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Tuesday, 27 May 2003
Page: 15118

Ms JANN McFARLANE (9:02 PM) —I rise tonight to discuss something that has been spoken of in this place many times. However, what I am about to say bears repeating, as this government does not seem to have caught on. I am talking about Telstra—in particular, the huge variation in the quality of services that Telstra's various departments are delivering to their customers. Firstly, I would like to discuss the hardship Telstra has inflicted upon one of my constituents, Robert Atherley. Mr Atherley is a hardworking accountant who runs a firm with approximately 2,000 clients. Being the information age, this firm has had the good sense to conduct a lot of its communications via the Internet. Firms of this size require Internet connections that are fast enough to allow them to conduct their work in a reasonable time frame. As such, Mr Atherley sought to upgrade his ADSL connection via his Internet service provider. The ISP, accordingly, passed on the line request to Telstra. Mr Atherley was informed that this transfer would be almost seamless and that it was a regular request performed with no problems whatsoever.

The first part of this changeover occurred, as planned, the same day. The current ADSL connection Mr Atherley had was disconnected. He expected, as Telstra had told him, that the reconnection would be quick and problem free. As Mr Atherley was soon to find out, this was not to be the case. When he approached my office around lunchtime on Thursday, 1 May, he had been without an Internet connection for nearly three business days—three days of not being able to access Internet based research and information, three days of not being able to contact people who were on the move and otherwise uncontactable, and three days paying a large portion of his staff to twiddle their thumbs.

Upon calling Telstra to inquire about the delay, he was informed that the paperwork had gone missing and that the order would have to be resubmitted, much to his disappointment. However, Mr Atherley assures me that his Telstra phones were working perfectly, so his staff members were able to hear the many angry clients that called up and abused them, with crystal clarity. Amazingly, this situation was not resolved until the end of trade on Friday, 2 May. Mr Atherley, naturally, will be charged the normal fee for changing over to another ADSL service, and Telstra's poor response will go unchecked. How can Australian business and industry be expected to compete globally when broadband roll-out is being handled as poorly as this? I think it is also worth mentioning that Australia's broadband roll-out is falling behind in regional economies quite dramatically and that we are at risk of being disadvantaged commercially because of global communications trends and Telstra's slow development of infrastructure.

I would also like to take this opportunity to raise Telstra's long-term handling of the Hamersley communications towers in my electorate. These towers have been causing interference to home and data telephony for decades. I have been told anecdotally that for just as long Telstra executives have been too petrified to confront the issue. And here we are in 2003 with nothing done. It is only now that Telstra is trying to liaise with Hamersley residents in a serious way, through meeting with the Hamersley reference group, a group of local residents working for solutions to their telephone, Internet, and security system problems. As one member of the group pondered, `I wonder how long it would take Telstra to fix the phones if it were the administration in Canberra who were having problems?' This sums up a point that I think Telstra needs to take on board: it provides a service as much to individual Australians as to corporations and governments. It is, regardless of who owns it, a provider of infrastructure to our nation.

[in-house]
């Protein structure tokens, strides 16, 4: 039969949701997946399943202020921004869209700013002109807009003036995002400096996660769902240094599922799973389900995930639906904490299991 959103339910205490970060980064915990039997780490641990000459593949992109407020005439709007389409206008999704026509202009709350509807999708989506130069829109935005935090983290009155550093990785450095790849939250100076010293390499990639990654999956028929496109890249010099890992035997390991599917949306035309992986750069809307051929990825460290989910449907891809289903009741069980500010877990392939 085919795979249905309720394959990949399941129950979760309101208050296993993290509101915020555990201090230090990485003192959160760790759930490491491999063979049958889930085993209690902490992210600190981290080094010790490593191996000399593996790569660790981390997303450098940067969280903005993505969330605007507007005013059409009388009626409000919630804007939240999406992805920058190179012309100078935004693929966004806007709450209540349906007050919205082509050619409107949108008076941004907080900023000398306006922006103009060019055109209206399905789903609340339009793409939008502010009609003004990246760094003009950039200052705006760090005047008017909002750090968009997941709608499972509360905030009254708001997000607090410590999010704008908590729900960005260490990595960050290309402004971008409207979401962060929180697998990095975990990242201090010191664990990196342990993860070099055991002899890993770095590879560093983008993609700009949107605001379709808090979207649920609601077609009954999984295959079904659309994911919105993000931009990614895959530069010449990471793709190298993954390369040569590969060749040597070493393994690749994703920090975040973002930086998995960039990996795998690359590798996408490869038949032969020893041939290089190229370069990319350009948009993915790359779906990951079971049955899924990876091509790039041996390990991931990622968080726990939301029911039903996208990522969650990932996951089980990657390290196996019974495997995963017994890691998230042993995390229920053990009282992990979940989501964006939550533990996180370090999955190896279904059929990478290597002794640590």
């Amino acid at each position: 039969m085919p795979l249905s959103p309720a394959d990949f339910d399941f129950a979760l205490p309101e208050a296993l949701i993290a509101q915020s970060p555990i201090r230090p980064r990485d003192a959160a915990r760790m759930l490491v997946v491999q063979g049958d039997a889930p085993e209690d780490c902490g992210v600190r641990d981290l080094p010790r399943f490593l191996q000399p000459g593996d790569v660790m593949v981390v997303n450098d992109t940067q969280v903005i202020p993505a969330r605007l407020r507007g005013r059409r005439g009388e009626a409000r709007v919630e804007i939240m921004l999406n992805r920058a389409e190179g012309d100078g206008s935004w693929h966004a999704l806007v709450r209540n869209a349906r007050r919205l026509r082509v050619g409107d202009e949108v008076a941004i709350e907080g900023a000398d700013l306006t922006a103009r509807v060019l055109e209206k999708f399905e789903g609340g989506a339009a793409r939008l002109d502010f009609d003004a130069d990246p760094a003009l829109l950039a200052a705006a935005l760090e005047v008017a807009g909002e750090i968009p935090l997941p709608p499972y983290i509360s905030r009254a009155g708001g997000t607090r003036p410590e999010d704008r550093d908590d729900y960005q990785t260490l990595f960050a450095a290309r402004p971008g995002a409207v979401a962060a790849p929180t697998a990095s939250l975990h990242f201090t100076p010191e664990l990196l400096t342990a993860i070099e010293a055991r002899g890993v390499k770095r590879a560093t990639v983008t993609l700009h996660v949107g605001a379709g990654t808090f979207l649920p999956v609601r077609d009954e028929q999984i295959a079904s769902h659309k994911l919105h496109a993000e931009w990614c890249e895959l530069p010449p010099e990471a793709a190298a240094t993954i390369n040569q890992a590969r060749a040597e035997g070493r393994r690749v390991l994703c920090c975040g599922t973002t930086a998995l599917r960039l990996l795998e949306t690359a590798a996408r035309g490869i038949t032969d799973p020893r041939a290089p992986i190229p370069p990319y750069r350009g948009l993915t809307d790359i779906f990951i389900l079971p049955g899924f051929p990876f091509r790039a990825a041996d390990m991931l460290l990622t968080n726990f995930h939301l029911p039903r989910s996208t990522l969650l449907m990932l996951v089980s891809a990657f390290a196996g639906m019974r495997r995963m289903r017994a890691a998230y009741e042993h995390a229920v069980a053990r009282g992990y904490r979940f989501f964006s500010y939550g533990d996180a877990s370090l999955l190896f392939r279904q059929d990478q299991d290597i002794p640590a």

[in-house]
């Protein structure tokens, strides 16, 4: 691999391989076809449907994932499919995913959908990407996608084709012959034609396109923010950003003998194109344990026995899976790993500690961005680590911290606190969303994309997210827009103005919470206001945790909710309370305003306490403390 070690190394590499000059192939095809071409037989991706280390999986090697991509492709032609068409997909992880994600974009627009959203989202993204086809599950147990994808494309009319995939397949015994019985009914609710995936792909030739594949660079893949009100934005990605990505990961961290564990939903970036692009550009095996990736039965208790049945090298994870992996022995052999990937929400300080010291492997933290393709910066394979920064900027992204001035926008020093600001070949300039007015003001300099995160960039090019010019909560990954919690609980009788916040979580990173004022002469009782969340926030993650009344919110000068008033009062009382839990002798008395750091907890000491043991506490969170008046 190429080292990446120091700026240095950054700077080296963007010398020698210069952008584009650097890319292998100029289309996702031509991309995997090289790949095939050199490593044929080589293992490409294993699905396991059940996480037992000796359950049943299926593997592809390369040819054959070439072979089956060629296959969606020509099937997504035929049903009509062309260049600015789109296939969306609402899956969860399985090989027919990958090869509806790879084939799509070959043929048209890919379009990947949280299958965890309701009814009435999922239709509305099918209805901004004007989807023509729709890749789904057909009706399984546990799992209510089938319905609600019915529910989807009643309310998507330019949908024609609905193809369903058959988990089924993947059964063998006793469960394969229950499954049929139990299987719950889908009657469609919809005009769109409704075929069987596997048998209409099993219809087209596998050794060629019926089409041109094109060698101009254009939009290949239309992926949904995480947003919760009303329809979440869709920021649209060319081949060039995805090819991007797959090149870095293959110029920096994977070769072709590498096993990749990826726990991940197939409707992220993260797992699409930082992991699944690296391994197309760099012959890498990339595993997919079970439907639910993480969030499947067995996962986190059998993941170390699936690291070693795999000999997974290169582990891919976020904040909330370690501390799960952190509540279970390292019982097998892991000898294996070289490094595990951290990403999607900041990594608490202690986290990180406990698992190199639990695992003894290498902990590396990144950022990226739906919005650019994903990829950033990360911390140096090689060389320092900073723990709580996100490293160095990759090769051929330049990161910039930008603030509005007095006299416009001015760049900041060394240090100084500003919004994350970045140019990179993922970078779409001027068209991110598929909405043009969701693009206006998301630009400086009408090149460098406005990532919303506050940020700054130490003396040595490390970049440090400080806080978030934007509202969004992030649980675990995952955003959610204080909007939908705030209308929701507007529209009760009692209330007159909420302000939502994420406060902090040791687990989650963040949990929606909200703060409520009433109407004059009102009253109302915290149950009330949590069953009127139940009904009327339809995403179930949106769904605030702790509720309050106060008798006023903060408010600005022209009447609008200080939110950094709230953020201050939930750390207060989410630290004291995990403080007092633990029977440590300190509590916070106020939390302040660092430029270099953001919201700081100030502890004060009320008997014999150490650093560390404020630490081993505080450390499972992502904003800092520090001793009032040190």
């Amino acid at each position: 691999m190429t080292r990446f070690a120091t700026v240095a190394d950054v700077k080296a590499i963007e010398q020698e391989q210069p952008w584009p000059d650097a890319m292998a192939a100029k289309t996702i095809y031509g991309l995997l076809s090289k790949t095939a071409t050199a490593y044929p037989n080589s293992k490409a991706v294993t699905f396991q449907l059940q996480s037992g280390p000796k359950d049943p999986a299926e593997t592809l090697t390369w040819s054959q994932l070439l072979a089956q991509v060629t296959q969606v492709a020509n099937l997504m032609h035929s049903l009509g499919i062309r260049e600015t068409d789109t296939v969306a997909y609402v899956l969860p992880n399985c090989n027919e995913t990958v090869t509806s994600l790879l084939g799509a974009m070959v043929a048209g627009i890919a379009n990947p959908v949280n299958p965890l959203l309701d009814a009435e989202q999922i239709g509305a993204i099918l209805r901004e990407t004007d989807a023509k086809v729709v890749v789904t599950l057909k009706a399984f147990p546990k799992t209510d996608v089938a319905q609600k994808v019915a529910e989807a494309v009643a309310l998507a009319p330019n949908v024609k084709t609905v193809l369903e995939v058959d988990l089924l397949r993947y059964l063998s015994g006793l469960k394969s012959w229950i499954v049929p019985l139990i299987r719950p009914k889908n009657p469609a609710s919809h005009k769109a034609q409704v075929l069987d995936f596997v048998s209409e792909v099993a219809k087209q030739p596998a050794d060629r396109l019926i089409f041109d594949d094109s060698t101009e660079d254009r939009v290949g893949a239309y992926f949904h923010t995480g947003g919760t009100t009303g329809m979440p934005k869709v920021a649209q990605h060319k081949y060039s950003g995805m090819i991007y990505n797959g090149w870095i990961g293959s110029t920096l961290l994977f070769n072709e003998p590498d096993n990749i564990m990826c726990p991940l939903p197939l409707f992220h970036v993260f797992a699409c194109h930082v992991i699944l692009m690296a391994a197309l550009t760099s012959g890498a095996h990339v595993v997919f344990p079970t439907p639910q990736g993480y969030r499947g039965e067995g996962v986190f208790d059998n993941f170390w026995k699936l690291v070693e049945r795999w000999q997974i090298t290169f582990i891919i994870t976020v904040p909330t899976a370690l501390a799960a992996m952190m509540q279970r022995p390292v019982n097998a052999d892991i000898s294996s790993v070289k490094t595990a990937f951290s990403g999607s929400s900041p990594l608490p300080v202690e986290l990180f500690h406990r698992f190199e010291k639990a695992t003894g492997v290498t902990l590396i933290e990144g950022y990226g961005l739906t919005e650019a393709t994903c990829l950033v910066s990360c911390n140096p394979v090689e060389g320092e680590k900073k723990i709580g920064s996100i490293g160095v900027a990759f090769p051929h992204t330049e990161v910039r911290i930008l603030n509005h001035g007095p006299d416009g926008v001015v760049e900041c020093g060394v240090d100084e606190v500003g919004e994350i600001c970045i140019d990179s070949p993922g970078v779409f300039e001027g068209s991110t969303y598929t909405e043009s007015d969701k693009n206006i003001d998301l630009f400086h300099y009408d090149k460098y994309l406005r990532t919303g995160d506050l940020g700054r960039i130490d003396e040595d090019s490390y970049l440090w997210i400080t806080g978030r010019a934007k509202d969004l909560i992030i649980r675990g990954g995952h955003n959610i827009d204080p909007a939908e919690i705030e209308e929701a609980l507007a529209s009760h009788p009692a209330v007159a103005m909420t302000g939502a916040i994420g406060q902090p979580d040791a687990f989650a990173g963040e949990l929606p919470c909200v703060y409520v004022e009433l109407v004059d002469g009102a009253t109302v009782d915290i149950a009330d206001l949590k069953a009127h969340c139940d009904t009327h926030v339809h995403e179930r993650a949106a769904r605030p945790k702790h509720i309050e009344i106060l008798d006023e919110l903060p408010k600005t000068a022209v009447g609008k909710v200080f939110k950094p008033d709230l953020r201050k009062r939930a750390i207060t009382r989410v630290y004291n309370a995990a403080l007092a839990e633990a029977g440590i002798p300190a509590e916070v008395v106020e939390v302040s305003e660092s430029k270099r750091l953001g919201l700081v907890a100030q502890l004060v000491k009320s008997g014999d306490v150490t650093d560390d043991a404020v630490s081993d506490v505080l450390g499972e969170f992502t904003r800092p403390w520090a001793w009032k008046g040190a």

I would like to see Telstra continue to show some commitment to resolving the issue for Hamersley residents and businesses by bettering services in more general terms. These people have been, in some cases, unable to use their phones due to radio interference for a number of decades. Despite going through the appropriate fault channels at Telstra, no official procedure, plan or strategy has ever been developed for attacking this problem affecting residents living around the communications towers. Let us hope for the people and businesses of Hamersley and the surrounding area, and for Telstra users all over Australia, that this recent cooperation is a sign of things to come from the organisation.

I do appreciate that I never hear from those constituents who do not have any problems with Telstra and enjoy an adequate level of service. While there are a great many satisfied customers out there, people who have had a negative experience with Telstra are often forced to pay the exact same rate as those who are receiving good service. Personally, I live in a part of the Stirling electorate that enjoys an acceptable standard of service. However, my line rental is exactly the same as those in the Hamersley area. I would dearly hope that the people at Telstra appreciate the injustice in such a situation. These people are paying the same price for a much lesser service, and for decades Telstra has not been able to come up with a solution.